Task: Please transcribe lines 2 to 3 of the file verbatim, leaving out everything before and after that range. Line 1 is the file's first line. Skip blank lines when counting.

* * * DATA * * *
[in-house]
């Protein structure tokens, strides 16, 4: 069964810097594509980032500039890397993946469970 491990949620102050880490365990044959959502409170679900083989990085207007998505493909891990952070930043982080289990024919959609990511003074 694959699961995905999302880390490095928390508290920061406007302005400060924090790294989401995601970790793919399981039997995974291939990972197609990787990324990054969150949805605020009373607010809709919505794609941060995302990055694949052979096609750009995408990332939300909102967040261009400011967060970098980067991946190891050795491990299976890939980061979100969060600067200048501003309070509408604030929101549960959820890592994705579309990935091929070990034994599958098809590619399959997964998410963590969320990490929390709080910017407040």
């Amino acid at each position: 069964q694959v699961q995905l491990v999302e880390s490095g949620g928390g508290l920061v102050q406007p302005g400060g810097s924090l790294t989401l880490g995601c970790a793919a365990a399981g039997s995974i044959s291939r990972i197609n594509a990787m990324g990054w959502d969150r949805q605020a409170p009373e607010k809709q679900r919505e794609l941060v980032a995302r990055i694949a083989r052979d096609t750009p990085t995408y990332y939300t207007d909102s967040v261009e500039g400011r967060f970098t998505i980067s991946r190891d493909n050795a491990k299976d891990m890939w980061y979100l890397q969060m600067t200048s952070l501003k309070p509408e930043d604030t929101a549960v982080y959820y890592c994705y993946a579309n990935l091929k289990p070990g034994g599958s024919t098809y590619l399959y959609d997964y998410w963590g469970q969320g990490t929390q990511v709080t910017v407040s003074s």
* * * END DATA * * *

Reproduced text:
């Protein structure tokens, strides 16, 4: 069964810097594509980032500039890397993946469970 491990949620102050880490365990044959959502409170679900083989990085207007998505493909891990952070930043982080289990024919959609990511003074 694959699961995905999302880390490095928390508290920061406007302005400060924090790294989401995601970790793919399981039997995974291939990972197609990787990324990054969150949805605020009373607010809709919505794609941060995302990055694949052979096609750009995408990332939300909102967040261009400011967060970098980067991946190891050795491990299976890939980061979100969060600067200048501003309070509408604030929101549960959820890592994705579309990935091929070990034994599958098809590619399959997964998410963590969320990490929390709080910017407040």
């Amino acid at each position: 069964q694959v699961q995905l491990v999302e880390s490095g949620g928390g508290l920061v102050q406007p302005g400060g810097s924090l790294t989401l880490g995601c970790a793919a365990a399981g039997s995974i044959s291939r990972i197609n594509a990787m990324g990054w959502d969150r949805q605020a409170p009373e607010k809709q679900r919505e794609l941060v980032a995302r990055i694949a083989r052979d096609t750009p990085t995408y990332y939300t207007d909102s967040v261009e500039g400011r967060f970098t998505i980067s991946r190891d493909n050795a491990k299976d891990m890939w980061y979100l890397q969060m600067t200048s952070l501003k309070p509408e930043d604030t929101a549960v982080y959820y890592c994705y993946a579309n990935l091929k289990p070990g034994g599958s024919t098809y590619l399959y959609d997964y998410w963590g469970q969320g990490t929390q990511v709080t910017v407040s003074s």